THE influence of American photography upon the social and political growth of our country has never been traced, and for some years the writer has been accumulating facts and materials bearing upon this thesis. In making the search for such material, thousands of photographs have been examined and the importance of many of these photographs, as historic records, apart from their interest as illustrations of the development of photography, has been more and more impressed upon the writer. History, by means of photographs, is by no means new, and is well illustrated by that monumental series of volumes, The Photographic History of the Civil War. That this method has not been employed more extensively is surprising, and may be due, in part, to the lack of knowledge which the historian and writer possesses of the history of American photography.
To be specific, the photographs available in the Kansas State Historical Society as important historic evidence are practically unknown, even among professional historians. The particular object of this paper is not to present an exhaustive photographic history of the state, however, but to call attention to such material as it exists and to emphasize the importance of the photographic method of recording history and the value of adding similar material by donations from interested individuals who possess photographs of historic value.
The development of American photography may be briefly outlined by the following chronology:
Sept. 21, 1839 The beginning of photography in America
Feb. 19, 1856 Patent to H. L. Smith for tintype, variously known as melainotype and ferrotype.
1859 Introduction of carte de visite photographs in the United States.
1866 Introduction of cabinet photographs in the United States.
1880 Beginning of modern gelatin dry-plate photography.
1881 Patent issued to F. E. Ives for half-tone process.
From this table it is apparent that it would have been possible to have a complete photographic record of the development of our state from the early 1850's down to the present. A preliminary search for photographs of the 1850's and 1860's shows that photographs of individuals and scenes important in the development of the state have been made. How many are existent to-day is another question.
The earliest photographs taken in Kansas, which I have found mentioned as yet, were those made by S. N. Carvalho on Col. John C. Fremont's expedition of 1853 and 1854. Carvalho described his experiences with this expedition in a discursive book, Incidents of Travel and Adventure in the Far West, published by Derby and Jackson, New York, 1859. According to Carvalho, the first photographs of this expedition were made "near Westport, a few miles in the interior," on September 17 or 18, 1853. Whether "the interior" referred to lay in Kansas or Missouri is uncertain. If it were in Kansas the dates mentioned above may mark the beginning of photography in Kansas. In addition, it is interesting to note that, if this locality lay in Kansas, on these dates, without doubt, the first photographic contest in the state took place. It appears that Colonel Fremont had given a Mr. Bomar, also a "photographist," permission to accompany the expedition at least as far as Westport. Bomar made his photographs on waxed paper negatives, according to a process developed by the Englishman, Talbot. Carvalho secured his photographs as daguerreotypes. Fremont requested that at Westport both types of photographs be made so that he could choose between the processes. According to Carvalho, "In half an hour from the time the word was given my daguerreotype was made; but the photograph could not be seen until the next day, as it had to remain in water all night, which was absolutely necessary to develop it." Since much water and time were necessary for the paper negatives, Fremont decided to leave Mr. Bomar and his outfit at Westport, and Carvalho was chosen to accompany the expedition westward.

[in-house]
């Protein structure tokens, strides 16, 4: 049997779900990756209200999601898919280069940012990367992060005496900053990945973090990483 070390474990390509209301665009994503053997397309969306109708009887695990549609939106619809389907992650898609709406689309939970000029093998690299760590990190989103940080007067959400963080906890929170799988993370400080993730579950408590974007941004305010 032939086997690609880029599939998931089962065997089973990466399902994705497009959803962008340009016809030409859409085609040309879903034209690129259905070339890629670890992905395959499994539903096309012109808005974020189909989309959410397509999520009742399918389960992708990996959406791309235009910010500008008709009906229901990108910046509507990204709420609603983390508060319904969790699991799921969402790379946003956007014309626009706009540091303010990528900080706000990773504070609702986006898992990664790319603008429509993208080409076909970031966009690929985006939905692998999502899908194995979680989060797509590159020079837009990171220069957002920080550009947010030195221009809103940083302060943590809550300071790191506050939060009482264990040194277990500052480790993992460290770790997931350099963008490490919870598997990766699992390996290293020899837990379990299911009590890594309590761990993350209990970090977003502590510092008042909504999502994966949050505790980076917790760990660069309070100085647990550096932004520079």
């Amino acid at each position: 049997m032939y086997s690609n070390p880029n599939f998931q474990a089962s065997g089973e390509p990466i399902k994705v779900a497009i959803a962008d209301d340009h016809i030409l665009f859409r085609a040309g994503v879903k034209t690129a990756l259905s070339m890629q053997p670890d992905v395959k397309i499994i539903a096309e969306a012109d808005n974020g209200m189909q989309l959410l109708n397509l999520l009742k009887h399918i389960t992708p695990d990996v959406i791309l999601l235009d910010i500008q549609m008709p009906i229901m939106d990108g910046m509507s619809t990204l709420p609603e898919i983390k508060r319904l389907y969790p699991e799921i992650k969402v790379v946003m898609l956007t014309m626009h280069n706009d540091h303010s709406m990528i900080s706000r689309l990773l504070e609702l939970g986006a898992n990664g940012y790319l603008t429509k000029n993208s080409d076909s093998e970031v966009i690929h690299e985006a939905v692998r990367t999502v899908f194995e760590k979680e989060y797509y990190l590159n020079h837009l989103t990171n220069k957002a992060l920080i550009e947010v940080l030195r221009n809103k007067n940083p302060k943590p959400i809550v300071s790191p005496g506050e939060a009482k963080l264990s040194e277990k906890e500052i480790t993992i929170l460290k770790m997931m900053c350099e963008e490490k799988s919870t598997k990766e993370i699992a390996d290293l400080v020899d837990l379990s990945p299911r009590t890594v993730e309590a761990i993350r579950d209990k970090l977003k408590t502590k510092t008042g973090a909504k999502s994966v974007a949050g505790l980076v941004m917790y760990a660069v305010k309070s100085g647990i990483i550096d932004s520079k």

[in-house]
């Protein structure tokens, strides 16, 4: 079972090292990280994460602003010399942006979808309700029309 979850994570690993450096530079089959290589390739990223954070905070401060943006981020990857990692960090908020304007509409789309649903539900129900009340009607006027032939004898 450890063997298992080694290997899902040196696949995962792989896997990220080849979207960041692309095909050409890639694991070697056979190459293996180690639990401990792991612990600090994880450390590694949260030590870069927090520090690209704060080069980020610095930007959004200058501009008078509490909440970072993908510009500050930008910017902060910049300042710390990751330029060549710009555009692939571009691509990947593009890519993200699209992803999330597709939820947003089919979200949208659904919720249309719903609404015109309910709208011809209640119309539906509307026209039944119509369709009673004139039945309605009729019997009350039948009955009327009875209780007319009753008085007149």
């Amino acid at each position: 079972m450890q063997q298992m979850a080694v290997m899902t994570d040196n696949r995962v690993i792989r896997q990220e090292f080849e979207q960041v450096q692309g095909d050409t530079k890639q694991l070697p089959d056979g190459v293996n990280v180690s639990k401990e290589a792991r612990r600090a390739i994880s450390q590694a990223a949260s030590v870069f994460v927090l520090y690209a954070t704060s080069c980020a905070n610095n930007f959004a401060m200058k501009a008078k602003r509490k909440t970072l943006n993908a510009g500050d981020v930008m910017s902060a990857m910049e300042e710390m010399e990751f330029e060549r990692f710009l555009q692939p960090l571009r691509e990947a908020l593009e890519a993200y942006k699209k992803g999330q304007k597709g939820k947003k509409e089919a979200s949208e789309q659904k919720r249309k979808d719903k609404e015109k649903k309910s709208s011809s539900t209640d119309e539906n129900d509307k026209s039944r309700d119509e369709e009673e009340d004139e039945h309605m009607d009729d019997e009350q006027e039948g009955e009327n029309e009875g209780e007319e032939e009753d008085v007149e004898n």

From the discussion it is evident that a number of daguerreotypes were made in Kansas by Carvalho. Unfortunately, although I have made an extended search, none of these daguerreotypes or their photographic copies appear to be extant to-day. They were probably destroyed by the fire in which the Fremonts lost many of their personal effects, as described by Mrs. Fremont in the introduction to Colonel Fremont's memoirs.
There are records of daguerreotypists working in Kansas slightly after this date. Among these may be mentioned Rankin, Needles, Barker and Gregg of Leavenworth, Boles and DaLee of Lawrence, and Hathaway, of Weston, Mo., all of wham practiced before 1860.
Surviving portrait daguerreotypes and ambrotypes made by these men in this period (1854-1860) are much more common than are photographs of views or incidents. Among the latter class there are two outstanding in the collections of the Kansas State Historical Society. The first of these is a daguerreotype view of a Free State battery, taken at Topeka in 1856. The daguerreotype, when found by the writer, was in a badly corroded condition, but by chemical treatment was restored so that it now constitutes an interesting and valuable historic record.
The photograph shows the cannoneers, their tent, ammunition and considerable landscape. This daguerreotype, I believe, is the earliest Kansas photograph in the collection of the Historical Society.
The second photograph, previously referred to, is an ambrotype of the Doy rescue party. This was made at Lawrence, in the summer of 1859, by A. G. DaLee.
That other view photographs of this period were made cannot be questioned. For example, Frank Leslie's Illustrated Newspaper